Our review of The Jewel Of The Nile: Special Edition, published August 29th, 2006, is also available.
When the going gets tough, the tough get going.
The adventurous sequel to Romancing the Stone is given better treatment by Fox than its predecessor, but even then the DVD isn't all one would hope for, even from Fox.
Just so everyone knows off the bat, I enjoy The Jewel of the Nile much more than Romancing the Stone. There are several reasons why I find this film more enjoyable than its prequel. First of all, Danny DeVito's role of Ralph is greatly expanded and allows him to interact more with Michael Douglas and Kathleen Turner, displaying the chemistry the three actors share. Also contributing to my enjoyment is the increase of action sequences in this film, and the detail contained in these sequences. Credit for this is due to Jan DeBont, director of photographed on this film, who would go on to direct his own action packed films, such as Speed and Twister. Dare I say the final element of this film that really appeals to me? Yes, it is the '80s music. Unlike Romancing the Stone, the music in The Jewel of the Nile is unmistakably '80s, but I still enjoy it!
The Jewel of the Nile begins as Joan Wilder (Turner) struggles to finish her latest romantic novel while sailing around the world with her romantic counterpart, Jack Colton (Douglas). Searching for something new and unique to write about, Wilder is approached by Omar, an Egyptian dictator who finds himself smeared by the American press and wishes to have Wilder write a positive biography about his life. Without knowing Omar's vicious ruling methods, Wilder agrees to travel to Egypt with Omar to write his biography, leaving Colton behind. No sooner does Joan leave Jack than Omar's henchmen, hoping to kill Colton in the process, blow up their boat. Jack then encounters Ralph (Danny DeVito) fresh out of prison for kidnapping Joan Wilder and ready to take revenge on Colton for sending him there. However, Ralph decides to team up with Colton when the two are approached by an Egyptian man who wants Colton to infiltrate Omar's palace and retrieve the jewel of the Nile, the heart of his people, stolen by Omar. Thus, Colton and Ralph journey into Egypt in hopes of rescuing Joan Wilder and retrieving the jewel of the Nile for a handsome reward.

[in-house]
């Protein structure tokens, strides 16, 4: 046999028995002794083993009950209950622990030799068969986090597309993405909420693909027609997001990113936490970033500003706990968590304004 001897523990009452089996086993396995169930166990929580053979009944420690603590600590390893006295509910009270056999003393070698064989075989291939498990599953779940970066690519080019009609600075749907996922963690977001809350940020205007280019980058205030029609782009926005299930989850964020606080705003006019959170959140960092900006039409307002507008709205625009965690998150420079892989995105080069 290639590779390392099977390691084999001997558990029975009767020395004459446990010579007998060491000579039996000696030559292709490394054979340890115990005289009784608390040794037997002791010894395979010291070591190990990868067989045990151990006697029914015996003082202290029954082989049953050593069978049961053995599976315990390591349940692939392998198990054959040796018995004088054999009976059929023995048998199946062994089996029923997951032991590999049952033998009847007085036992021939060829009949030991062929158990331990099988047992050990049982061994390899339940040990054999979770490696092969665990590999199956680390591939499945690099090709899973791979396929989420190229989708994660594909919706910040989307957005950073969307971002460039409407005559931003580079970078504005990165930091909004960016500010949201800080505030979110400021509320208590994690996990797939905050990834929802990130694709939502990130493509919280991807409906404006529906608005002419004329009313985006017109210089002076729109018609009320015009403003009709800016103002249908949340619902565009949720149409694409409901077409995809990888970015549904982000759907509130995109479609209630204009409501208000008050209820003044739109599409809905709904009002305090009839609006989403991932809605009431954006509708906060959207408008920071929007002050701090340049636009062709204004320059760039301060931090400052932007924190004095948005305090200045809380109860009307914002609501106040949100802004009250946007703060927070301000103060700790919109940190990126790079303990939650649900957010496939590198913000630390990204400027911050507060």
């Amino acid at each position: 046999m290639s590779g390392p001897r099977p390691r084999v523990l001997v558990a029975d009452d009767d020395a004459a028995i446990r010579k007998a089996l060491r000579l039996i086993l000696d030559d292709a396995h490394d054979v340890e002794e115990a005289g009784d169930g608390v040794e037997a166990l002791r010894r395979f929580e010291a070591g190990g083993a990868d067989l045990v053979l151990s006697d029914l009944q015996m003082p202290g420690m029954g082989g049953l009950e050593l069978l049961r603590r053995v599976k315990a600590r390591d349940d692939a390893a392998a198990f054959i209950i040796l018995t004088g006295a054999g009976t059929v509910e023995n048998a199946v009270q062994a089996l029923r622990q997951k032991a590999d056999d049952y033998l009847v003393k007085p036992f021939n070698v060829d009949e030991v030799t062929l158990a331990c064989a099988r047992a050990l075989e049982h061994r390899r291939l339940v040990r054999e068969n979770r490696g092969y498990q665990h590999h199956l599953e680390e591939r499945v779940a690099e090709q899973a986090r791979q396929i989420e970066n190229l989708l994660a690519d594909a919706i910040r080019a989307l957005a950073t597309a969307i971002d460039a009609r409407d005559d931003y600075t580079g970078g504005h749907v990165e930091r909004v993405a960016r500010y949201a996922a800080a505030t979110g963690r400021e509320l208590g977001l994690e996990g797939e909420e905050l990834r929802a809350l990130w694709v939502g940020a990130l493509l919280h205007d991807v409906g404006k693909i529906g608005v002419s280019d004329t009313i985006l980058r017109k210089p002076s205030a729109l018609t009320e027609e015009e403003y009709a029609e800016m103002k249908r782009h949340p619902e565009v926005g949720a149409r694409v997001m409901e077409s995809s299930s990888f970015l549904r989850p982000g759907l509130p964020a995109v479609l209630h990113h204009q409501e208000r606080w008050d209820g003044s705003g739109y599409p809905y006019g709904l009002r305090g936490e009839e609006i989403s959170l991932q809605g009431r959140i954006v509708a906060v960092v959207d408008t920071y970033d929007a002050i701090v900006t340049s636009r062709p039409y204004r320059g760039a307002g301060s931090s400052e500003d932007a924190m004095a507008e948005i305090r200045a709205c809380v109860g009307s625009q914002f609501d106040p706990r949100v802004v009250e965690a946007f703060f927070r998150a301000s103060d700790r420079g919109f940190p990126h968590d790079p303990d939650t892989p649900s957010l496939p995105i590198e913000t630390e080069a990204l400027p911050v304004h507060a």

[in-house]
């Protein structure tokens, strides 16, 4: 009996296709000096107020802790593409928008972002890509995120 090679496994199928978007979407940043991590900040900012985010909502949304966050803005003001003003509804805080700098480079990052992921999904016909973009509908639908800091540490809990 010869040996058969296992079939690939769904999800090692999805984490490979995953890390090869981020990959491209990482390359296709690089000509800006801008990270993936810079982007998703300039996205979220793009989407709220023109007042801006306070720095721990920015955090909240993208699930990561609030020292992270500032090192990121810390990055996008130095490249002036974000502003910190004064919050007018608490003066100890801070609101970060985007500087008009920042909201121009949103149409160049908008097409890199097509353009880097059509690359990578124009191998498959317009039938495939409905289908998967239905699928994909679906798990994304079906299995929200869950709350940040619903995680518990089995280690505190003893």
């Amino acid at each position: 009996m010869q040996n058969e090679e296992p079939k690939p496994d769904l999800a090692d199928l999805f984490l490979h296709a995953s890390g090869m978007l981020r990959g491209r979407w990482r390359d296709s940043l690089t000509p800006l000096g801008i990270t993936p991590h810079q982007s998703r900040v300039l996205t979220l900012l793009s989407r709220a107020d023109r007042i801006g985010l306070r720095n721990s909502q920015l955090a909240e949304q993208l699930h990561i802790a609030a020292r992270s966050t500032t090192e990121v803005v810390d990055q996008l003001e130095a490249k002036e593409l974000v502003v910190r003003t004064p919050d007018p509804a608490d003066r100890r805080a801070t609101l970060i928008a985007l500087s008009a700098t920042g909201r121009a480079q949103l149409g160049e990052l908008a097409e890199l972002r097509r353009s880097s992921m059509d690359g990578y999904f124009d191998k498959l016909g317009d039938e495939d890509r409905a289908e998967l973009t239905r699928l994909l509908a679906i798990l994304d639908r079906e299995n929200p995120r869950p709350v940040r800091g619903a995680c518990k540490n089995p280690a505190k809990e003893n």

Thankfully, The Jewel of the Nile DVD is better than the treatment received by its counterpart. The 2.35:1 widescreen video transfer is fairly solid with only a few instances of grain or artifacting. Most of the films bright scenes that take place in the Egyptian deserts are clean and sharp on this DVD. However, the best improvement on this disc over Romancing the Stone is the Dolby Digital 2.0 track. Although the track is only 2.0, the sound effects are crisp and clean and more realistic than those used in the film's prequel. Gun battles, trains, planes, and automobiles are all well heard through the limited surround field the 2.0 track provides.
Time and time again, Fox never fails to bring you exactly what you want in terms of extra content. That's right, The Jewel of the Nile provides exactly what you're looking for, a theatrical trailer. Try and beat that New Line!
The Rebuttal Witnesses
Although the transfer for The Jewel of the Nile is a bit better than Romancing the Stone, it's still below what I expect from Fox. The film could have easily benefited from a dual layer transfer to create a sharper and higher resolution image. I don't think I even need to mention the transfer not being anamorphic because Fox DVDs that have already been released under their old management is not going to change. We're all hoping the new blood over in the Fox DVD department will make some changes, starting with anamorphic transfers.
I have no real problems with the audio on this disc, except for the fact that I would rather have a 5.1 audio track. It might be difficult to produce but that didn't stop Columbia TriStar from releasing a 5.1 track with Ghostbusters, a film one year older than The Jewel of the Nile.
No extra content, no real surprise from Fox. I would have liked to seen a Billy Ocean music video for the film (I've seen it on MTV before) or even a commentary from Michael Douglas, who produced both this film and Romancing the Stone. There's not much more complaining I can do about Fox, besides if you've read any of my other reviews you've already heard my complaints, and frankly, I'm tired of having to write the same things over and over again for Fox.
With a nice transfer and audio track, The Jewel of the Nile is a nice romantic comedy to watch on DVD, however without any extra content (or anamorphic widescreen) you might think twice about purchasing this disc from Fox.
The disc is sentenced to an indefinite term in the rental aisle, until a better version is released on DVD, at which time all Jewel of the Nile discs will join DIVX discs in the world's landfills.
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